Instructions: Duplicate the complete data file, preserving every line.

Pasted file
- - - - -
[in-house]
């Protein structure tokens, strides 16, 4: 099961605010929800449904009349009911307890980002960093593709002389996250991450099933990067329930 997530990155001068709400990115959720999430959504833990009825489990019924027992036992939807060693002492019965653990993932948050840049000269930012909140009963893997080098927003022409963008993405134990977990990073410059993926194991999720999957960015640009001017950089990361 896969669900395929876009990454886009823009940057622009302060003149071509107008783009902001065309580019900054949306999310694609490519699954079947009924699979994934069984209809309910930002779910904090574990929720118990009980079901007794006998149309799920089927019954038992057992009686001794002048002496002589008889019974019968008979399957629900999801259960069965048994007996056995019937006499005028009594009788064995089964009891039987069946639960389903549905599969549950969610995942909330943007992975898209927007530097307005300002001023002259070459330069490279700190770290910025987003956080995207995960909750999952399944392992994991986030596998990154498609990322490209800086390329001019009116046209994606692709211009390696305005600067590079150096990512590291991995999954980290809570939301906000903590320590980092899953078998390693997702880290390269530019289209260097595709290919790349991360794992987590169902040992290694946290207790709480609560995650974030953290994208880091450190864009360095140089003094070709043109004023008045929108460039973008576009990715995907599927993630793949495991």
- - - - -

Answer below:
[in-house]
């Protein structure tokens, strides 16, 4: 099961605010929800449904009349009911307890980002960093593709002389996250991450099933990067329930 997530990155001068709400990115959720999430959504833990009825489990019924027992036992939807060693002492019965653990993932948050840049000269930012909140009963893997080098927003022409963008993405134990977990990073410059993926194991999720999957960015640009001017950089990361 896969669900395929876009990454886009823009940057622009302060003149071509107008783009902001065309580019900054949306999310694609490519699954079947009924699979994934069984209809309910930002779910904090574990929720118990009980079901007794006998149309799920089927019954038992057992009686001794002048002496002589008889019974019968008979399957629900999801259960069965048994007996056995019937006499005028009594009788064995089964009891039987069946639960389903549905599969549950969610995942909330943007992975898209927007530097307005300002001023002259070459330069490279700190770290910025987003956080995207995960909750999952399944392992994991986030596998990154498609990322490209800086390329001019009116046209994606692709211009390696305005600067590079150096990512590291991995999954980290809570939301906000903590320590980092899953078998390693997702880290390269530019289209260097595709290919790349991360794992987590169902040992290694946290207790709480609560995650974030953290994208880091450190864009360095140089003094070709043109004023008045929108460039973008576009990715995907599927993630793949495991």